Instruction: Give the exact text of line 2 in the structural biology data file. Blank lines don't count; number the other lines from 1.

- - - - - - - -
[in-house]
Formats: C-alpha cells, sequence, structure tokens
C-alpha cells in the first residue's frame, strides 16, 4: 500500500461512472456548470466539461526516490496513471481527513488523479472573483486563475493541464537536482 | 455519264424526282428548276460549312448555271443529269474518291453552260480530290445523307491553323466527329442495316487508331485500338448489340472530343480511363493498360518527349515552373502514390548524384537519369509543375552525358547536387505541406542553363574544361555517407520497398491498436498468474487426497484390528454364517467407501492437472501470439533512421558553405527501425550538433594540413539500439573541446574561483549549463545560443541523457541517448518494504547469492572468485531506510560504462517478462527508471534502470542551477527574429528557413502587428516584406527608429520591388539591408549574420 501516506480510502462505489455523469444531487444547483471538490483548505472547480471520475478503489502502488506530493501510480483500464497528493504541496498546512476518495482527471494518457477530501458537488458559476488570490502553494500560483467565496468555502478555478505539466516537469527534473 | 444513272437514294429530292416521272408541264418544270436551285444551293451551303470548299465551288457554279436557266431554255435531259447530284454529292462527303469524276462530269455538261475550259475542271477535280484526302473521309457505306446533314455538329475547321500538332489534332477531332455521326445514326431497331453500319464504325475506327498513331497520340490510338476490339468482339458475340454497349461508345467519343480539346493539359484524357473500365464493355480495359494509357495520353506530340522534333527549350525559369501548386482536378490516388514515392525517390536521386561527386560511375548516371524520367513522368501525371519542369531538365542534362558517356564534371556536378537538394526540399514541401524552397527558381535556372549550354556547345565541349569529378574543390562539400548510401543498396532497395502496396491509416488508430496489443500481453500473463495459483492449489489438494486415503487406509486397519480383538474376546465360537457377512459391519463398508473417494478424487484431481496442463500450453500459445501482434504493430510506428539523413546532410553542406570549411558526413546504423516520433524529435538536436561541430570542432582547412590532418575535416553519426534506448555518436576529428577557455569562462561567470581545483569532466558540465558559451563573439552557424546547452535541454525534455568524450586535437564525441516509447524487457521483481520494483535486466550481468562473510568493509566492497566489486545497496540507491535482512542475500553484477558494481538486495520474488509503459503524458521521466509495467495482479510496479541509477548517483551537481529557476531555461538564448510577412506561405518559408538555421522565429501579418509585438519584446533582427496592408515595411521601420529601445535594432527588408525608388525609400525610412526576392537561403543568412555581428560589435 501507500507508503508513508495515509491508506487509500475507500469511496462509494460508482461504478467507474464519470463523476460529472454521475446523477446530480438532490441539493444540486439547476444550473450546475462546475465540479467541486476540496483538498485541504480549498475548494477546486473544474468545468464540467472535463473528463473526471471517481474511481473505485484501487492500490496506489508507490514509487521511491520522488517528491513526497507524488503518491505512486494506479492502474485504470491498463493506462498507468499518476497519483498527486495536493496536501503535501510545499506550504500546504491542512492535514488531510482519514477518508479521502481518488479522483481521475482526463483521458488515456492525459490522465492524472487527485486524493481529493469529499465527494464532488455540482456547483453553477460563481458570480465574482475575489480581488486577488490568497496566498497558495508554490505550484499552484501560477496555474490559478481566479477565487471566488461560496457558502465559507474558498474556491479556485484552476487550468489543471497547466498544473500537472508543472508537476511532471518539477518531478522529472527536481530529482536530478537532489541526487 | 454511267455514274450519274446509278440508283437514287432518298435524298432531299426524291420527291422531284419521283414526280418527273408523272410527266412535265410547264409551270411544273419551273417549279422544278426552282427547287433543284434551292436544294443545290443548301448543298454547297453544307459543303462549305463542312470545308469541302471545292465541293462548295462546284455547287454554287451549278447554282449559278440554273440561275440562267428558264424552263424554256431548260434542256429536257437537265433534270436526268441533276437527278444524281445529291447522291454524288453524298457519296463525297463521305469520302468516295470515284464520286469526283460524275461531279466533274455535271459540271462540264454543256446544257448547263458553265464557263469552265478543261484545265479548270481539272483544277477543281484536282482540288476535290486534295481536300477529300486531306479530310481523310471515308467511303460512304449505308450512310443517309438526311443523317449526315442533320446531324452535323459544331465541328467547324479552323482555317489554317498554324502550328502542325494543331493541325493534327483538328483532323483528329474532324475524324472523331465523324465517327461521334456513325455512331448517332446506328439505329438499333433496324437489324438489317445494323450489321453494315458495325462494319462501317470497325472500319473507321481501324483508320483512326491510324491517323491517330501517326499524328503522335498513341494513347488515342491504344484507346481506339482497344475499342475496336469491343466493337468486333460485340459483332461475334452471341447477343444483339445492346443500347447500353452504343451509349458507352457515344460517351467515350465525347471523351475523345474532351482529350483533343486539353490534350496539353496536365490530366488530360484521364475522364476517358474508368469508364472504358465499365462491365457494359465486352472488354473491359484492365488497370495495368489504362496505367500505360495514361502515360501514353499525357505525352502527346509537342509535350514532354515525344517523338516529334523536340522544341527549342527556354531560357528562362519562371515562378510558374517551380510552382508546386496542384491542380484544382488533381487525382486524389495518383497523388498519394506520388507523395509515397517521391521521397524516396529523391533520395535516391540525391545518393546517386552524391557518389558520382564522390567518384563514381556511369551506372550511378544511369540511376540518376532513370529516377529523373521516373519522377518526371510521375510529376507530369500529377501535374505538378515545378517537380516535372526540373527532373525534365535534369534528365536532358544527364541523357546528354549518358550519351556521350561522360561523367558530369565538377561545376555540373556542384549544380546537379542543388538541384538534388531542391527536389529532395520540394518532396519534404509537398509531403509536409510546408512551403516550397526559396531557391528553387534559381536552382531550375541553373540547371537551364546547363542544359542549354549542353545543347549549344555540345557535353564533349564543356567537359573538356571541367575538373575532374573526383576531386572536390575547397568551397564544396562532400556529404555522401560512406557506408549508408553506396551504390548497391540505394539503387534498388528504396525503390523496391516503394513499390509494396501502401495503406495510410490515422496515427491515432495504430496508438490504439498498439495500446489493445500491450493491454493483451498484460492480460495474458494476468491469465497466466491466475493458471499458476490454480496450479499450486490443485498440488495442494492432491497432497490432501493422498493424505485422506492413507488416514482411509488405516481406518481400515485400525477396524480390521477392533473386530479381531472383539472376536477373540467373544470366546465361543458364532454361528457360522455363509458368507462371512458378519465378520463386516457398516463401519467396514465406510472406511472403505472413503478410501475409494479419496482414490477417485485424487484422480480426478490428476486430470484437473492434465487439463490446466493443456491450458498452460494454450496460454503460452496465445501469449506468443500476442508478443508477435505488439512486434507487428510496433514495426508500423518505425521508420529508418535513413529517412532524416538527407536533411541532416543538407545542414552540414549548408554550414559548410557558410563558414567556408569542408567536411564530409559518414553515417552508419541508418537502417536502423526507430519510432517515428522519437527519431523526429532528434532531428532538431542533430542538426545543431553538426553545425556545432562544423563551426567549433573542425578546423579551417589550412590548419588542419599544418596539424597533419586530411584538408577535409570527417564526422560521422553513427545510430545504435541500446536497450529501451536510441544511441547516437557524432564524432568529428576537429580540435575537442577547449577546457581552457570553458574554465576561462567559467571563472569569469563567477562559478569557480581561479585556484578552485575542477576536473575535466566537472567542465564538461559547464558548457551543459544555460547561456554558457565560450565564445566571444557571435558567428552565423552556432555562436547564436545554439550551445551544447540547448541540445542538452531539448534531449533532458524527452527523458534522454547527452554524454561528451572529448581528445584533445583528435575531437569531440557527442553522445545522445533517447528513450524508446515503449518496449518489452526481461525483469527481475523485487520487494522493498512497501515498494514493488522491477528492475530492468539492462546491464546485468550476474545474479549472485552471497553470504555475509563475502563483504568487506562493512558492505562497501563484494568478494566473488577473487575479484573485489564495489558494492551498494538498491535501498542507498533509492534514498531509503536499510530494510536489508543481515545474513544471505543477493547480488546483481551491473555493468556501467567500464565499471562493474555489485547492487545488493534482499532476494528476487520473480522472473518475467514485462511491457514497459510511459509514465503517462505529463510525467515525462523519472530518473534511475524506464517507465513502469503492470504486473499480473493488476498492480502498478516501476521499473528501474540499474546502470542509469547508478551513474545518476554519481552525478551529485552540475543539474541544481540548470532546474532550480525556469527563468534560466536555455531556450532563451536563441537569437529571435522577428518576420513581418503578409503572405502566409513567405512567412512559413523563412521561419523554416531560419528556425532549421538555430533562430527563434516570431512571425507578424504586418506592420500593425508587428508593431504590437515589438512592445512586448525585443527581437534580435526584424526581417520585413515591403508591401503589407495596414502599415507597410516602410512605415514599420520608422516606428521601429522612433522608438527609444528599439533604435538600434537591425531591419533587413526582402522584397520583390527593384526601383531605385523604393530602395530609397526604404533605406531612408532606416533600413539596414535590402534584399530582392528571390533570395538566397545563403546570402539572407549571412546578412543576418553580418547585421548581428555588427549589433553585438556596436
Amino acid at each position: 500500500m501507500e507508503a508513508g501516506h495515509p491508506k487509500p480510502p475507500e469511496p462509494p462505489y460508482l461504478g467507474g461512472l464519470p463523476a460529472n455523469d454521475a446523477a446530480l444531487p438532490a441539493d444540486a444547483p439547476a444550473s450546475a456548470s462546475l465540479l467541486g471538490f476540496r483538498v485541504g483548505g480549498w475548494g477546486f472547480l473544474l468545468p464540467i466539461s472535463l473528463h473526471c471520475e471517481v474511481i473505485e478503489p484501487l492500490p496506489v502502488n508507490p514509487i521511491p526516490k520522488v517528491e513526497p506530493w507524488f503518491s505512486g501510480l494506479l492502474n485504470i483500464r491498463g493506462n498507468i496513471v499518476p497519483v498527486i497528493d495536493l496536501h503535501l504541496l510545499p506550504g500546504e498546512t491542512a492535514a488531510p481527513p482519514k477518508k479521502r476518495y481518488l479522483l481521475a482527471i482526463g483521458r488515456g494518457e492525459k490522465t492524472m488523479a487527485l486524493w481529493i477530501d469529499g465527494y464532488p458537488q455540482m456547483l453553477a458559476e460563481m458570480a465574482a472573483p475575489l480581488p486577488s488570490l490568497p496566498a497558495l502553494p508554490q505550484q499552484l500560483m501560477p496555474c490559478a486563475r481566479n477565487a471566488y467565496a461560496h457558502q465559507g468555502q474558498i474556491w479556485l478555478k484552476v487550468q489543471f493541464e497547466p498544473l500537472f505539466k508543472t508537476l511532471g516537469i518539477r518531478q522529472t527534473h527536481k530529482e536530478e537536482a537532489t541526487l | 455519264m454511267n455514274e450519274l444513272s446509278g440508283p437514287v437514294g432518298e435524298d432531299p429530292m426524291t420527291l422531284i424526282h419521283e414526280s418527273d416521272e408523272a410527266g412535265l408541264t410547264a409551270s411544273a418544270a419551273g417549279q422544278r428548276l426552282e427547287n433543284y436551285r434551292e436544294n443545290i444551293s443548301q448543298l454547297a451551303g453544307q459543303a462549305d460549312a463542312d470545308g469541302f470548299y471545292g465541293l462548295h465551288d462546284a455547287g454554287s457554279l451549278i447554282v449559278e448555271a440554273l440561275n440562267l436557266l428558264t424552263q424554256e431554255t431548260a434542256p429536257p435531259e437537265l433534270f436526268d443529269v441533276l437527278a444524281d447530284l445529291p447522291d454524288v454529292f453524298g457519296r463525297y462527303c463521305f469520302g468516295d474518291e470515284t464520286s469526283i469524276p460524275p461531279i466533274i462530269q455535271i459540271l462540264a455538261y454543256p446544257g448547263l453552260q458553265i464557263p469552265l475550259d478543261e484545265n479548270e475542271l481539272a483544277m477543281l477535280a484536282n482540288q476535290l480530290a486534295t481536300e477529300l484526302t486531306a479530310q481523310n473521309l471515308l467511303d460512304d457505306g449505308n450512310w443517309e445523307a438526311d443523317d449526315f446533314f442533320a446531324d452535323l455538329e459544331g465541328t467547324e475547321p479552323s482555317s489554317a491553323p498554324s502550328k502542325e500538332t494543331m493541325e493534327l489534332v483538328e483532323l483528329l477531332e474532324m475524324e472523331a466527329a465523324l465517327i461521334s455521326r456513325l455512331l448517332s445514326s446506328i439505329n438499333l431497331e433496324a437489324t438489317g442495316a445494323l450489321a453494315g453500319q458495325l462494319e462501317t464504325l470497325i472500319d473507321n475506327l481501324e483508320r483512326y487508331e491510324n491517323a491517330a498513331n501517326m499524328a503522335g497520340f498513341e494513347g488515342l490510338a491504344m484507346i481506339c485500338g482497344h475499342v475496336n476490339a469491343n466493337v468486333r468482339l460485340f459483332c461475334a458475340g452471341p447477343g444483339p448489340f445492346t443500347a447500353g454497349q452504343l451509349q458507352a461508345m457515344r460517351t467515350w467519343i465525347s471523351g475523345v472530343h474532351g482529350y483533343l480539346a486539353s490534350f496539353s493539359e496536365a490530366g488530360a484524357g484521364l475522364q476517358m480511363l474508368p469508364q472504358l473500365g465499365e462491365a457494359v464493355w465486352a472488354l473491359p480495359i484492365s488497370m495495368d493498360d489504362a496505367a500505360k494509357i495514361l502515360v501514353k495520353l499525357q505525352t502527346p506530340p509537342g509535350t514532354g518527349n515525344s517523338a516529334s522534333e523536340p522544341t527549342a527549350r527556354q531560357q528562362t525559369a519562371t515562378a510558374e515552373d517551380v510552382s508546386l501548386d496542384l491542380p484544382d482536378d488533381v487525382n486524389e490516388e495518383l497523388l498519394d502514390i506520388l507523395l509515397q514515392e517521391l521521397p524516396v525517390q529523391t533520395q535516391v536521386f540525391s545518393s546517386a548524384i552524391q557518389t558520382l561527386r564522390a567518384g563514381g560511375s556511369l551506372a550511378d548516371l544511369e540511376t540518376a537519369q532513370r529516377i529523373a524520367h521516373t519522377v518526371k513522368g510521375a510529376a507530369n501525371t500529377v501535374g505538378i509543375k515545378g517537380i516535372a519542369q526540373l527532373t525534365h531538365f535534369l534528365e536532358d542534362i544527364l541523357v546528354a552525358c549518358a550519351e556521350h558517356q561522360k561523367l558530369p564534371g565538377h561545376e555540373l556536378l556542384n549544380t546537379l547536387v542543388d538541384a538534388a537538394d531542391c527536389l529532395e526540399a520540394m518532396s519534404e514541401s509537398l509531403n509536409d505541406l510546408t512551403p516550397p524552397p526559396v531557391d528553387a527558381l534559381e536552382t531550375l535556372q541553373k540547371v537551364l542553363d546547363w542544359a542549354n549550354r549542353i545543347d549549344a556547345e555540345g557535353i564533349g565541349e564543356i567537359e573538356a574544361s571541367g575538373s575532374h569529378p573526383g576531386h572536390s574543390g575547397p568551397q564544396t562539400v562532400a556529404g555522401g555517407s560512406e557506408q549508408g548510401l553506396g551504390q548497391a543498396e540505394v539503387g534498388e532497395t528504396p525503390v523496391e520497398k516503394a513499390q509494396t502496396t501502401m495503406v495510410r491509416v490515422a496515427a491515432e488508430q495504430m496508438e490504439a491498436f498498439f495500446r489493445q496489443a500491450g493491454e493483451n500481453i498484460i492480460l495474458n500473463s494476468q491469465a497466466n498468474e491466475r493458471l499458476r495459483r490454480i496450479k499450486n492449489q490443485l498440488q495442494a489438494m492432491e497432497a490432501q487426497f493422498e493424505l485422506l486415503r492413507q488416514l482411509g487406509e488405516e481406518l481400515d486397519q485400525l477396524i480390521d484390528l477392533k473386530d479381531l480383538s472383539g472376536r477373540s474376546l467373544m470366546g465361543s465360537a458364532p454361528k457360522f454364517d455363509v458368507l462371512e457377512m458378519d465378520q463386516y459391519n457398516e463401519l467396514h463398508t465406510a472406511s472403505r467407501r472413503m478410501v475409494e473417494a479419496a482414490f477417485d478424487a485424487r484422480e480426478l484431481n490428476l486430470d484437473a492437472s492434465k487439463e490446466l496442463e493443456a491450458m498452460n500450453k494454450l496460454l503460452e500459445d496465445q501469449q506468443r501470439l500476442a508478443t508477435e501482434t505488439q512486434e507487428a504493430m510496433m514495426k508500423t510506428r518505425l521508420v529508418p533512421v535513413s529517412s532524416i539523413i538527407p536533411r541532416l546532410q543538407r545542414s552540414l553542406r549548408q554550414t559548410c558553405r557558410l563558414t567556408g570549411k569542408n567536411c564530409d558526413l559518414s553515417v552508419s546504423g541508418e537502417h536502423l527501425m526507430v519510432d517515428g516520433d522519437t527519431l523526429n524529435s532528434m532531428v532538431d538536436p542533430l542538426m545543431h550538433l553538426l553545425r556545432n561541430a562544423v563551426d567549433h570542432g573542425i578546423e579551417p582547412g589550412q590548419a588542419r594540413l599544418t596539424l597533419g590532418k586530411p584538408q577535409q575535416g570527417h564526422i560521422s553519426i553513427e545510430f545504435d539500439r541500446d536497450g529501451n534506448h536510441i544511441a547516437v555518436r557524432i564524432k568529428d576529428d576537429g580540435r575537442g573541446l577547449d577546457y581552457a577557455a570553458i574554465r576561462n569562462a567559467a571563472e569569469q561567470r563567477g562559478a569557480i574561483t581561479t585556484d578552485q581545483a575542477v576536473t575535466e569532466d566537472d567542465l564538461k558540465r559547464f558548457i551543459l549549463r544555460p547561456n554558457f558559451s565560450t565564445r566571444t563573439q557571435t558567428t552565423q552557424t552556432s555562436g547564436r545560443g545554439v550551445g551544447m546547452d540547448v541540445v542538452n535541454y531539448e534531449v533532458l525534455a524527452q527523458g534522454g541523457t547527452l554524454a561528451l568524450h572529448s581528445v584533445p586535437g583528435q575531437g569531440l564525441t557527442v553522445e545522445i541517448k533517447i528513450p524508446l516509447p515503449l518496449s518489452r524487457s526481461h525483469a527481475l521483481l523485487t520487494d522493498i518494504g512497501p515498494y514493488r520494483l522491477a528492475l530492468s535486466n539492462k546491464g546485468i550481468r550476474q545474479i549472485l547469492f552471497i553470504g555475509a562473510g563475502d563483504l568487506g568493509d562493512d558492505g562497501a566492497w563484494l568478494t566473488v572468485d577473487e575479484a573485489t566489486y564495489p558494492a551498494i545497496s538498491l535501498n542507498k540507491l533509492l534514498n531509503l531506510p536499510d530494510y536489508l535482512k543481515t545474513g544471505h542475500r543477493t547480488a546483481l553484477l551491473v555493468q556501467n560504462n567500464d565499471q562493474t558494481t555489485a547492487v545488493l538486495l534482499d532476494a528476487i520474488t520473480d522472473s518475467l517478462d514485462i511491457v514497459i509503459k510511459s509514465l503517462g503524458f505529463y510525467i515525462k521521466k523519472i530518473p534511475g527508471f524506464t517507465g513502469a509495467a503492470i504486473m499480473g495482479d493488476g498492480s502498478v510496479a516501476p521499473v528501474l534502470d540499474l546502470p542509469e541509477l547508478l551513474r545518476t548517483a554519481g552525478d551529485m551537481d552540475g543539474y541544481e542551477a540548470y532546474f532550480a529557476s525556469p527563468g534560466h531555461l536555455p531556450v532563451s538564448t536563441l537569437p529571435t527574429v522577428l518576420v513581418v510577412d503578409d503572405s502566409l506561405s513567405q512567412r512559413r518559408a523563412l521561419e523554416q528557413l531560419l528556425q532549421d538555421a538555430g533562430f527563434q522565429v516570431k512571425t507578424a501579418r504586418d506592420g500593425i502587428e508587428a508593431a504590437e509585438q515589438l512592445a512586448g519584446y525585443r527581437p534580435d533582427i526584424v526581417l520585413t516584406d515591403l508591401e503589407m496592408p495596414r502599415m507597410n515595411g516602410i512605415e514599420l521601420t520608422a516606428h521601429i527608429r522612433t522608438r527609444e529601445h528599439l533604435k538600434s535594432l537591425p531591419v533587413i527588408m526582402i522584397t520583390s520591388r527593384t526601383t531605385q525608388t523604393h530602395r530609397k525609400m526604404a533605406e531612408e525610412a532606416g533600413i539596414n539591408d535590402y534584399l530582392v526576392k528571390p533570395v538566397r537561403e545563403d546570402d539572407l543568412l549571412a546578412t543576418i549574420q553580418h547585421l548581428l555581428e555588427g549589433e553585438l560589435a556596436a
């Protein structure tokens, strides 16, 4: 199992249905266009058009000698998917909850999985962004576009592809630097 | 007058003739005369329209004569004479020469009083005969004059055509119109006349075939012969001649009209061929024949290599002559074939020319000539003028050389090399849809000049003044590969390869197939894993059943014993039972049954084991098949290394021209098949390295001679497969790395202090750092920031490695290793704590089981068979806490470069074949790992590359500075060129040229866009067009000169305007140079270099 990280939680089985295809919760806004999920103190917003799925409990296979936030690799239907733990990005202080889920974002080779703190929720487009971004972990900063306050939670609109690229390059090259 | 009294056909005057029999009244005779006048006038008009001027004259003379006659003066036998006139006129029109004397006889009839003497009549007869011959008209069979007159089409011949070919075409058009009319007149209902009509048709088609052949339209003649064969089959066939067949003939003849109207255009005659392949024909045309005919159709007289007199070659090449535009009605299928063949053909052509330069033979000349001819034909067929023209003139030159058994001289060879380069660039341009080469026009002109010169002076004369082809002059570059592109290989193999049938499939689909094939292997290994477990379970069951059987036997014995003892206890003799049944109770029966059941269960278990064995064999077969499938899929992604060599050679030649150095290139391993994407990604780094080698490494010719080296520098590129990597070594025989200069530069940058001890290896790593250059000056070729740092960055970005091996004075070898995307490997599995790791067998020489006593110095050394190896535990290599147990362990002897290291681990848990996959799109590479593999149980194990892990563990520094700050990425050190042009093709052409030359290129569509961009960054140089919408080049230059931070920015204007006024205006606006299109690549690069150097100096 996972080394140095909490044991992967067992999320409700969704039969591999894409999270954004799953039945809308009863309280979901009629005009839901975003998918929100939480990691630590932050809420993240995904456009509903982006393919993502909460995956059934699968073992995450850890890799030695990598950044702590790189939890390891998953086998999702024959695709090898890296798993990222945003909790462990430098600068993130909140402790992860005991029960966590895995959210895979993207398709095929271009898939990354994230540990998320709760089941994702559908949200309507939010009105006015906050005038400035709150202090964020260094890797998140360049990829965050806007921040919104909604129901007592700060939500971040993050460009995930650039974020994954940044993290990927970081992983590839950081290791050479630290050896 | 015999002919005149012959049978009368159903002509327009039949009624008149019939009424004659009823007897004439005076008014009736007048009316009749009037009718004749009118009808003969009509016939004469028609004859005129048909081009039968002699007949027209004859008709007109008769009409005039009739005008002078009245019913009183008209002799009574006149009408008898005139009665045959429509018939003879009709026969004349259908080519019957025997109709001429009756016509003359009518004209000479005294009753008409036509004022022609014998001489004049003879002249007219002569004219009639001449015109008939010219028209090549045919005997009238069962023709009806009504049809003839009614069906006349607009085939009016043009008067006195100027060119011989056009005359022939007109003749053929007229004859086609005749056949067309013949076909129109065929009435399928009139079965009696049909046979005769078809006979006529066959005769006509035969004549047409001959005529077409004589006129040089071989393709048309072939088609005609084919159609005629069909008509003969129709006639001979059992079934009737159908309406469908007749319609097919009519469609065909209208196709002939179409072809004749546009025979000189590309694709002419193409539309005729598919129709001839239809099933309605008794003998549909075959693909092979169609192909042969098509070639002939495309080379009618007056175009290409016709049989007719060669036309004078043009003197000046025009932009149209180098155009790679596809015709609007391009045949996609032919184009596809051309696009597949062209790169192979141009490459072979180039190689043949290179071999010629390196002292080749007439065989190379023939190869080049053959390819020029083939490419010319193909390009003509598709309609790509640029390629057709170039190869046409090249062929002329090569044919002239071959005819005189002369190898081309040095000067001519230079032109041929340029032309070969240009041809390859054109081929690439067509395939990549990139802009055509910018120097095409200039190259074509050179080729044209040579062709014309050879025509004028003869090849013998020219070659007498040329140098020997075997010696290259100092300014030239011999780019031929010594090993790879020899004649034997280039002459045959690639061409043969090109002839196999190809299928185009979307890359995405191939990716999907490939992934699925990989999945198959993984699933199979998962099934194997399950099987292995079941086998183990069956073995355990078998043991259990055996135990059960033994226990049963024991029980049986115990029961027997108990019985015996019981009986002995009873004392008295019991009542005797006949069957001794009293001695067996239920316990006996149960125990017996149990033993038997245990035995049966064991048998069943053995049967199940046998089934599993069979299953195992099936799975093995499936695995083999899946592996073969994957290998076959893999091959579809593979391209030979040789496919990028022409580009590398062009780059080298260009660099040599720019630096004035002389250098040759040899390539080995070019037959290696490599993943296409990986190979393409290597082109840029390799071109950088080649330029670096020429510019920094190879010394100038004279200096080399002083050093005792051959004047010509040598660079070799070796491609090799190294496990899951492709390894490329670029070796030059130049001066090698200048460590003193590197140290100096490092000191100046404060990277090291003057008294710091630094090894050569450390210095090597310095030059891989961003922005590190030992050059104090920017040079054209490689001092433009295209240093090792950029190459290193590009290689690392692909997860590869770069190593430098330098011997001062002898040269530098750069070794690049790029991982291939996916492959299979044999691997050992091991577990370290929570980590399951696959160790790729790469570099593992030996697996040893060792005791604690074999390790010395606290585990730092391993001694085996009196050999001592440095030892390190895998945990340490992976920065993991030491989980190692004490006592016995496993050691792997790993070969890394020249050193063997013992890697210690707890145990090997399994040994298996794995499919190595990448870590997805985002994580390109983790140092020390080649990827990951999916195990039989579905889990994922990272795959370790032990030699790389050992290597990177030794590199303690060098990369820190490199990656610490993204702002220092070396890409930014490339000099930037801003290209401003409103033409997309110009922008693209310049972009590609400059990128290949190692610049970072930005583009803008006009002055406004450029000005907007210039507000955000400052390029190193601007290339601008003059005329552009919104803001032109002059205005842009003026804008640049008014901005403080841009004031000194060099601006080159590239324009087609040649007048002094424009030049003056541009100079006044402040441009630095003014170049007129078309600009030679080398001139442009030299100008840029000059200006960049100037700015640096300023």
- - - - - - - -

Formats: C-alpha cells, sequence, structure tokens